William Henry Fox Talbot was a scientist and inventor who lived in the 19th century. He was also a chemist, an astronomer, and a mathematician who published numerous articles on the subjects of physics, mathematics, and astronomy. He is famous for his contribution to photography. His work in photography earned him a medal from the British Royal Society.
5. Early Life
William Henry Fox Talbot was born in Melbury, England on February 11th, 1800. His family was well off, and he went to prestigious schools. He studied at Harrow School and later joined Trinity College, Cambridge. He developed an interest in optical research at an early age and even wrote articles on the subject. Some of the publications are "Monochromatic Light" published in the Quarterly Journal of Science and "Chemical Changes of Color" published in the Philosophical Magazine.
In 1832, William Talbot tried his luck in politics and succeeded. He served as a member of Parliament for Chippenham briefly and went back to optical research. On a trip to Italy, he encountered a beautiful scene at Lake Como, but was unable to sketch it. This inspired him to develop a light-sensitive paper that would capture images. His intensive research resulted in the discovery of photogenic drawings- some dark, spotty images on light-sensitive papers.
3. Major Contributions
At the time of William Talbot’s research, other scientists were also working on similar projects. However, their inventions had shortcomings. Nicéphore Niépce and Thomas Wedgwood had managed to capture images, but the images got damaged upon exposure to sunlight. Louis Daguerre invented images on silver plates which he christened “Daguerreotypes.” The daguerreotypes required an hour or more of exposure to light for the images to develop. William Talbot modified the process of photography by creating the “Calotype.” The calotype required a shorter time to develop an image, and the negative produced could be used to create several positive images.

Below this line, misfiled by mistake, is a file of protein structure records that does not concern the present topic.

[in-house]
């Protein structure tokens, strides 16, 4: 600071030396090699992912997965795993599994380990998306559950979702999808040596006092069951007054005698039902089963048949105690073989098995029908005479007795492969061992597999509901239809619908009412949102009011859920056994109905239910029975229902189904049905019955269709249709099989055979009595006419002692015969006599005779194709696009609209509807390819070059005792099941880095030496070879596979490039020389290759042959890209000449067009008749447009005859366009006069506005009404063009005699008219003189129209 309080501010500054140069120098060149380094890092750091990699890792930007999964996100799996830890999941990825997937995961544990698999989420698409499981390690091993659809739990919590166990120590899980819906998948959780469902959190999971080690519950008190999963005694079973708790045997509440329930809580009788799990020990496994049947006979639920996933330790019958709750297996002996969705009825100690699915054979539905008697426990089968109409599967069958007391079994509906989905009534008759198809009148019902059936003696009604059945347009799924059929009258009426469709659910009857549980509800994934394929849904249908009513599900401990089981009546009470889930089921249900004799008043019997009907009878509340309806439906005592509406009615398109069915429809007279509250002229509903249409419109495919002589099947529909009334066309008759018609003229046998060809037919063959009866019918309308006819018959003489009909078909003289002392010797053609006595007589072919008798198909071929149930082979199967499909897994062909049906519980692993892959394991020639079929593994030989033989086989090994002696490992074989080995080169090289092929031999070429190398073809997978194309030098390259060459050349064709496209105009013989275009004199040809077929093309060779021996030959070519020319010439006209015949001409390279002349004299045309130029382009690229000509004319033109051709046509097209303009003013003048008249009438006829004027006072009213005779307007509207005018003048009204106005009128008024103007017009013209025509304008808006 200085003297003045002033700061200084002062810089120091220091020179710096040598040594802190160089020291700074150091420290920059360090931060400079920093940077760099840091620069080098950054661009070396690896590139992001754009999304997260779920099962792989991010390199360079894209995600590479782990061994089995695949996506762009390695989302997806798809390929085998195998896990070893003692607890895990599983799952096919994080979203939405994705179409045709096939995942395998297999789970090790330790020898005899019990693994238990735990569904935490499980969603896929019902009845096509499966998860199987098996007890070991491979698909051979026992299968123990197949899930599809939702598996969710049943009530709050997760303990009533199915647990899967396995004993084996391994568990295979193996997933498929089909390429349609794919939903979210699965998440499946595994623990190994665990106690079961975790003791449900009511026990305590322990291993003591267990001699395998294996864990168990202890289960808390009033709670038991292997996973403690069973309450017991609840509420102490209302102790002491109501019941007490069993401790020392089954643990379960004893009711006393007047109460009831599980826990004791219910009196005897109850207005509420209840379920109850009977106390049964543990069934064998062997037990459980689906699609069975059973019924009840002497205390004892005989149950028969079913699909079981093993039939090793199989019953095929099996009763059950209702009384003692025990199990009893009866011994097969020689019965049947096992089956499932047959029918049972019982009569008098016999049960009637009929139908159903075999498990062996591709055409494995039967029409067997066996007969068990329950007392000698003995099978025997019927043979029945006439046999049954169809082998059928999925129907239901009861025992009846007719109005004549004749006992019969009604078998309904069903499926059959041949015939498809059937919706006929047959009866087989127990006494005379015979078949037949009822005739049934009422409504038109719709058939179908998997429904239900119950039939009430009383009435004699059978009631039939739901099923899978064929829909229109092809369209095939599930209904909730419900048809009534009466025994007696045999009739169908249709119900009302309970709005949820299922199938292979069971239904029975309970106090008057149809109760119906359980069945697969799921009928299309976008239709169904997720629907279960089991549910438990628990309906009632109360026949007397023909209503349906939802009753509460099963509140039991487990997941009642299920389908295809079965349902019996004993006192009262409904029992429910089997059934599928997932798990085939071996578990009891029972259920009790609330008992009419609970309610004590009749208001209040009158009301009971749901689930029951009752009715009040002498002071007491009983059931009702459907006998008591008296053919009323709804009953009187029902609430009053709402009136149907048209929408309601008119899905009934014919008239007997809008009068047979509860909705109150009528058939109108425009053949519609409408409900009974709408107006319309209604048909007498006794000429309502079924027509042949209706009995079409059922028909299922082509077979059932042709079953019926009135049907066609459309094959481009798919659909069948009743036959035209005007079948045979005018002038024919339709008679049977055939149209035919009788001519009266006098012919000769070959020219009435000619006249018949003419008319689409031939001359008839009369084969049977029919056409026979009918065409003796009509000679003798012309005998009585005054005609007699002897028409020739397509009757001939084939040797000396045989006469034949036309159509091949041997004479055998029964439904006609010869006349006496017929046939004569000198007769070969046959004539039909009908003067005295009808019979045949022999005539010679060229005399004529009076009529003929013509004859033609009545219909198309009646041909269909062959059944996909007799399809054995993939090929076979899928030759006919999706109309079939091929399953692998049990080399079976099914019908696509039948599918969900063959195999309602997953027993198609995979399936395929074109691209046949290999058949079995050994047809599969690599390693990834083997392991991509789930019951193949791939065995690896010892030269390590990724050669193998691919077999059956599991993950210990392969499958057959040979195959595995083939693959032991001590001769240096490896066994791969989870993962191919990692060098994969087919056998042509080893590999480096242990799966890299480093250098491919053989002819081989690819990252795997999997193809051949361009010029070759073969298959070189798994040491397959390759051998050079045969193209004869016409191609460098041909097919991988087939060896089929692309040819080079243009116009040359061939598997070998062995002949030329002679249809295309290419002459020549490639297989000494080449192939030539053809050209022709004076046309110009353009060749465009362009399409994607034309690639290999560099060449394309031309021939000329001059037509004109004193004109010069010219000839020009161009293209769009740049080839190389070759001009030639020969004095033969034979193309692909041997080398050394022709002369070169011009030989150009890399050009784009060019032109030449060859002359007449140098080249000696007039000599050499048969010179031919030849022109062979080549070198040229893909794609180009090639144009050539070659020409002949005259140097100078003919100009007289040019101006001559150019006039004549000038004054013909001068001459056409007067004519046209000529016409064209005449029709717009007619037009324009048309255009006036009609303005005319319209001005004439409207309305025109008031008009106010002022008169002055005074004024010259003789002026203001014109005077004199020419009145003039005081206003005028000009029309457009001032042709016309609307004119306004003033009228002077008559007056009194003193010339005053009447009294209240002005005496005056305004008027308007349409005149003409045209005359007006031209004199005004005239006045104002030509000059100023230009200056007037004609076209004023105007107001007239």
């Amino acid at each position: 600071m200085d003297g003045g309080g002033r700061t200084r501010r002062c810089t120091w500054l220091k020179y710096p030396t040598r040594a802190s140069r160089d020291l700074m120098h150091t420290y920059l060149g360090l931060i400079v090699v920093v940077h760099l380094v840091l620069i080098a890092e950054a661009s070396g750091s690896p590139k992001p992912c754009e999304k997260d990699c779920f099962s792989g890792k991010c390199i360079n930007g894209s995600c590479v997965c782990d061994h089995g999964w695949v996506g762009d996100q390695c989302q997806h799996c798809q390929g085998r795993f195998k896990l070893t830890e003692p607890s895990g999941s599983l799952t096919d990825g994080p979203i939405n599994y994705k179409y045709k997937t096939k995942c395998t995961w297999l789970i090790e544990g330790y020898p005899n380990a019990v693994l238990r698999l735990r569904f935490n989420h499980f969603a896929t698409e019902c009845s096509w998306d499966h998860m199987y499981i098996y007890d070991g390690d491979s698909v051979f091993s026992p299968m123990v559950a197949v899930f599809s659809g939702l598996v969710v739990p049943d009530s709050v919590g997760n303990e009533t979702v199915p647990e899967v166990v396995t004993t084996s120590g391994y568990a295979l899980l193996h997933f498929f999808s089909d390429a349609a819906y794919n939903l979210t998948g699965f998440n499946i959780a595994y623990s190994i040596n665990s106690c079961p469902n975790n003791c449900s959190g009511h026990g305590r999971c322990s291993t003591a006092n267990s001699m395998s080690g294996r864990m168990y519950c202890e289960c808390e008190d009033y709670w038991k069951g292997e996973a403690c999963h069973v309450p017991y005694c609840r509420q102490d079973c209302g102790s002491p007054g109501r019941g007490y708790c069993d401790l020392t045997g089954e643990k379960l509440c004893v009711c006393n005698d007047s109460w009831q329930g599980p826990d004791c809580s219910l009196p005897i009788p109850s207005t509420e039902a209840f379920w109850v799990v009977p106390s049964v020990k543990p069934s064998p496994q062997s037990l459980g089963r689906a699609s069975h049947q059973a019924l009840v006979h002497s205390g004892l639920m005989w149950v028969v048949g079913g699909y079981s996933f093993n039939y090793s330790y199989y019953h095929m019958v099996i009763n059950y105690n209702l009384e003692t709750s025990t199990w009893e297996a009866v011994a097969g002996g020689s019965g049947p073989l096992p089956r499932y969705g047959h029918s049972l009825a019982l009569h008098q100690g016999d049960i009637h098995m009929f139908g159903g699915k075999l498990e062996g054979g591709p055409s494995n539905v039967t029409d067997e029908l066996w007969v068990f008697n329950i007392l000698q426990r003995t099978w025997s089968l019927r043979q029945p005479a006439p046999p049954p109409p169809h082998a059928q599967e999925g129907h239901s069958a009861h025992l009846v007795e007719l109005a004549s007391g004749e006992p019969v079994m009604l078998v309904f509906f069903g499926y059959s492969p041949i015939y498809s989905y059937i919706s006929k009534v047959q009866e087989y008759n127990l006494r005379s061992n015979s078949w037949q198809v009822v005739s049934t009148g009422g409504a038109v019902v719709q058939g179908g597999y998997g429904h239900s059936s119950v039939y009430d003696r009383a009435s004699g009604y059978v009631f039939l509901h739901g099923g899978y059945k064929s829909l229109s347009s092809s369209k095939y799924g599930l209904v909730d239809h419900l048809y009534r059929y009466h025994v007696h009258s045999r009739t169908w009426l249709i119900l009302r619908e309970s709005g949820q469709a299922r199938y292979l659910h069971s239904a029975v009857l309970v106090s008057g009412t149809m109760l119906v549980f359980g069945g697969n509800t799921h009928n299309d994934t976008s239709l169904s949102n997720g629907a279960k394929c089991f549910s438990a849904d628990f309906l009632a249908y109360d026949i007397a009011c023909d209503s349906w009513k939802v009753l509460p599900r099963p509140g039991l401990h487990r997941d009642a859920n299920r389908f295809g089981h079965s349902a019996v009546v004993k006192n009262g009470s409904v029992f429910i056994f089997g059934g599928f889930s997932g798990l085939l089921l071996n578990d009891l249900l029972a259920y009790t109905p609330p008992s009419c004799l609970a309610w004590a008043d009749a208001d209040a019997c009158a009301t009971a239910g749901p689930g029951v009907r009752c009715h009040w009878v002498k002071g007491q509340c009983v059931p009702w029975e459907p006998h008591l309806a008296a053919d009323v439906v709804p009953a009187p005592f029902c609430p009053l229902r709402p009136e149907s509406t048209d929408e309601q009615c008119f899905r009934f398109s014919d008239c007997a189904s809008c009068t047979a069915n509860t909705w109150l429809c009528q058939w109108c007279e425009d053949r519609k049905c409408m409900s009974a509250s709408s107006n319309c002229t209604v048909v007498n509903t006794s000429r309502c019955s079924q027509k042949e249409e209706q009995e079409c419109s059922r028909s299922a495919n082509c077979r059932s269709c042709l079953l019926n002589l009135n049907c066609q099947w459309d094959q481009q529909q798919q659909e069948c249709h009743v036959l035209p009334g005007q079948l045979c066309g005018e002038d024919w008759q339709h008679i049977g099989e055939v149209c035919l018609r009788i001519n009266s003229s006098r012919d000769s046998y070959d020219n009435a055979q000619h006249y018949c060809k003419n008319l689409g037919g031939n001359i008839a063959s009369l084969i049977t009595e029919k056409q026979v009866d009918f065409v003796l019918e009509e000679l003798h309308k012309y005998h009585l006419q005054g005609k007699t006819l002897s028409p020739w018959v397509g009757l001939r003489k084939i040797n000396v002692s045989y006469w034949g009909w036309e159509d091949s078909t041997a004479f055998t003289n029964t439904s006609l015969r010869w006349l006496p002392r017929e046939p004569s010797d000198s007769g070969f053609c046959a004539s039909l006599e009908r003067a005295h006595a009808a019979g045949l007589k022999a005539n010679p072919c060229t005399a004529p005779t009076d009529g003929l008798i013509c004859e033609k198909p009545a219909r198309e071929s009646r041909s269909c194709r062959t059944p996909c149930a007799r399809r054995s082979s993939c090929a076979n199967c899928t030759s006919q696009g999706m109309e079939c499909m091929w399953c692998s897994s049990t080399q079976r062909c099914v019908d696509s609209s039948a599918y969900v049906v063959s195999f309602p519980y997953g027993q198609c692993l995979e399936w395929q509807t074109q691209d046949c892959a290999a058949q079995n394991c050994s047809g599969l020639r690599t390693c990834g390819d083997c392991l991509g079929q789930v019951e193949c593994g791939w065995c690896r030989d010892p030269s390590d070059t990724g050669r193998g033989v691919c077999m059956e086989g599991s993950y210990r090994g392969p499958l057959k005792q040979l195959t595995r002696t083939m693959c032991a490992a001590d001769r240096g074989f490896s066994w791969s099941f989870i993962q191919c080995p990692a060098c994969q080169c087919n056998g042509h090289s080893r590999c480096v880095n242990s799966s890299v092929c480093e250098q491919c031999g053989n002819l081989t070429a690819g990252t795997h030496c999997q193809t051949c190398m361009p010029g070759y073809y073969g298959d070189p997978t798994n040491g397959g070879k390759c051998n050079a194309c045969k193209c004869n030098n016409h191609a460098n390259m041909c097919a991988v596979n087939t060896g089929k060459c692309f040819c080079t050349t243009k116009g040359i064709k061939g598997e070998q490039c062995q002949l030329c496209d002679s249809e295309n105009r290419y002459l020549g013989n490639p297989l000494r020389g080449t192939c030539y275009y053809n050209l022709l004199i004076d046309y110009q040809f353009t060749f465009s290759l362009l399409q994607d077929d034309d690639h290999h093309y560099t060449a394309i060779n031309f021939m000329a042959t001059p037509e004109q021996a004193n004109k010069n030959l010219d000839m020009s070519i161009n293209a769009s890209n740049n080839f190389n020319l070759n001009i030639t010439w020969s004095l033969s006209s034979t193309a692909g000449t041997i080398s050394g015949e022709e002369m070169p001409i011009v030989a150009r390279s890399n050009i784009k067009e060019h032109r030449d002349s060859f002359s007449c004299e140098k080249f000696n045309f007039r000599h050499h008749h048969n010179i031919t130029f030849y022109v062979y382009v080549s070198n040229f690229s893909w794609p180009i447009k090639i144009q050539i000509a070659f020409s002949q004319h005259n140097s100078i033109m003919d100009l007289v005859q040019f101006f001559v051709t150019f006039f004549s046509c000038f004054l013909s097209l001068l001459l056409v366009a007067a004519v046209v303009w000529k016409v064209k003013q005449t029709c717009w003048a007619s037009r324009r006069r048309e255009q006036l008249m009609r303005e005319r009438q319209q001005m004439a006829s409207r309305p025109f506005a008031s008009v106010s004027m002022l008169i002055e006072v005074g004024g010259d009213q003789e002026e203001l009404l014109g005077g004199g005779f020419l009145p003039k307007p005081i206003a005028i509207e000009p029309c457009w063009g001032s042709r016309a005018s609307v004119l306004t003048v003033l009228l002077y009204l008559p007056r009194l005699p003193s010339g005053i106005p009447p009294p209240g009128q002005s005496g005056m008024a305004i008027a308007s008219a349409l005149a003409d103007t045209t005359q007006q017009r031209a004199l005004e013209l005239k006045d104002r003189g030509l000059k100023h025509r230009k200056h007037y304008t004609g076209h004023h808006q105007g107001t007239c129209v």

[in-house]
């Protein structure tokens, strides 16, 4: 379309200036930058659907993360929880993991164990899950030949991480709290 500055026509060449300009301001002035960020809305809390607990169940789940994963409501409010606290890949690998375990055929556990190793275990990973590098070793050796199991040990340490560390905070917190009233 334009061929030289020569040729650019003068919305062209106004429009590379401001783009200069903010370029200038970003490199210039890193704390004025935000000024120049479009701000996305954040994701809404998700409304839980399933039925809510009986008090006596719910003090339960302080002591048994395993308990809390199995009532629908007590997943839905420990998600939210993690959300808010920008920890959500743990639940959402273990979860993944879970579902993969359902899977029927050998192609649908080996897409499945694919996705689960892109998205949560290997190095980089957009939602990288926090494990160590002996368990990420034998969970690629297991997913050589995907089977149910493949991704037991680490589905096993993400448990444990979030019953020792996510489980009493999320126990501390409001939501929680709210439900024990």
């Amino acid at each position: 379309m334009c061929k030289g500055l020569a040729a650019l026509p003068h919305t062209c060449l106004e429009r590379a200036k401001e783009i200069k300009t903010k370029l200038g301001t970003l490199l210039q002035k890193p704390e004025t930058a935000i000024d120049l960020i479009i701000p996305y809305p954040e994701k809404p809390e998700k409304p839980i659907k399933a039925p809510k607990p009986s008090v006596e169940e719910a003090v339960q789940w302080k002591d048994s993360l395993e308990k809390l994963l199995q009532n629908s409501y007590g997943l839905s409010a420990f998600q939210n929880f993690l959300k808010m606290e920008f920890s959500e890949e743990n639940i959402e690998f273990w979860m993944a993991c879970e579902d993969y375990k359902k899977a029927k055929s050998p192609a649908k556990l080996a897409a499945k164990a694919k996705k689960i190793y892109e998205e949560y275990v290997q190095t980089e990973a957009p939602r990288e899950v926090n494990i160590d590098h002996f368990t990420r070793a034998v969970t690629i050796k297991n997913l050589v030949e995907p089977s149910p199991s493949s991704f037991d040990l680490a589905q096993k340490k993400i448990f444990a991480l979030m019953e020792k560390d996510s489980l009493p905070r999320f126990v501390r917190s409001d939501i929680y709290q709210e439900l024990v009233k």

William Talbot encountered numerous challenges while creating the calotype. The first challenge was the expenses he incurred in the process which ran as high as £5,000. Secondly, William’s decision to obtain a patent for the calotype was not well received by the academic world that saw the move as a hindrance to further scientific progress. William lost friends due to his reluctance to share information on his discoveries. Prints developed from the calotype were widely criticized for lack of detail. Additionally, he was heavily criticized for strictly enforcing his rights and charging exorbitant fees for individual patent licenses. William also got into a lawsuit with photographer Martin Laroche where the court ruled in favor of Martin and William lost patent rights to calotype.
1. Death and Legacy
William Talbot lived an active life. He engaged in diverse fields including politics, astronomy, chemistry, archaeology, physics, and mathematics. William’s inventions had a significant impact on photography. Subsequent photographers perfected William’s work which brought commercial photography to its current state. He is also remembered as one of the few people who deciphered cuneiform inscriptions from Nineveh. William was also a prolific writer with several publications to his name. William died at the age of 77 years in Lacock village in 1877 after many years of illness.